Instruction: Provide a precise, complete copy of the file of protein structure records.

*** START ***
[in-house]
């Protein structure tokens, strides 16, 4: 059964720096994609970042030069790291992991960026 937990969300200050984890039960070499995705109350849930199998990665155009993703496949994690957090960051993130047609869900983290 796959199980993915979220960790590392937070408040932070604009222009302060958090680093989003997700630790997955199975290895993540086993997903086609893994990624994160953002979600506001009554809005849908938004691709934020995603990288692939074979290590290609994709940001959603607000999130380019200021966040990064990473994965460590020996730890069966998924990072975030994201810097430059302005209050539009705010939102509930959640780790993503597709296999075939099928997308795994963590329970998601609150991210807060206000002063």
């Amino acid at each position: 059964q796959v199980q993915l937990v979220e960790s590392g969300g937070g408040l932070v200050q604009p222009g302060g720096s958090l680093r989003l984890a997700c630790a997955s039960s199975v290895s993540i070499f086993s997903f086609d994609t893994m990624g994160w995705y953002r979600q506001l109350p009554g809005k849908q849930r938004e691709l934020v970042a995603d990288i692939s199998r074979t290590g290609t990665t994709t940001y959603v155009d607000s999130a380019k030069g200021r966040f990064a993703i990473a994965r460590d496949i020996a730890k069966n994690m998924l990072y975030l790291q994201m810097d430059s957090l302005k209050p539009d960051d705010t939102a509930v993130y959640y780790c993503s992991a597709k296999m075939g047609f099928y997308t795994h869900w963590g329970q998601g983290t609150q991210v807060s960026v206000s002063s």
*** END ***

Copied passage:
[in-house]
């Protein structure tokens, strides 16, 4: 059964720096994609970042030069790291992991960026 937990969300200050984890039960070499995705109350849930199998990665155009993703496949994690957090960051993130047609869900983290 796959199980993915979220960790590392937070408040932070604009222009302060958090680093989003997700630790997955199975290895993540086993997903086609893994990624994160953002979600506001009554809005849908938004691709934020995603990288692939074979290590290609994709940001959603607000999130380019200021966040990064990473994965460590020996730890069966998924990072975030994201810097430059302005209050539009705010939102509930959640780790993503597709296999075939099928997308795994963590329970998601609150991210807060206000002063």
């Amino acid at each position: 059964q796959v199980q993915l937990v979220e960790s590392g969300g937070g408040l932070v200050q604009p222009g302060g720096s958090l680093r989003l984890a997700c630790a997955s039960s199975v290895s993540i070499f086993s997903f086609d994609t893994m990624g994160w995705y953002r979600q506001l109350p009554g809005k849908q849930r938004e691709l934020v970042a995603d990288i692939s199998r074979t290590g290609t990665t994709t940001y959603v155009d607000s999130a380019k030069g200021r966040f990064a993703i990473a994965r460590d496949i020996a730890k069966n994690m998924l990072y975030l790291q994201m810097d430059s957090l302005k209050p539009d960051d705010t939102a509930v993130y959640y780790c993503s992991a597709k296999m075939g047609f099928y997308t795994h869900w963590g329970q998601g983290t609150q991210v807060s960026v206000s002063s």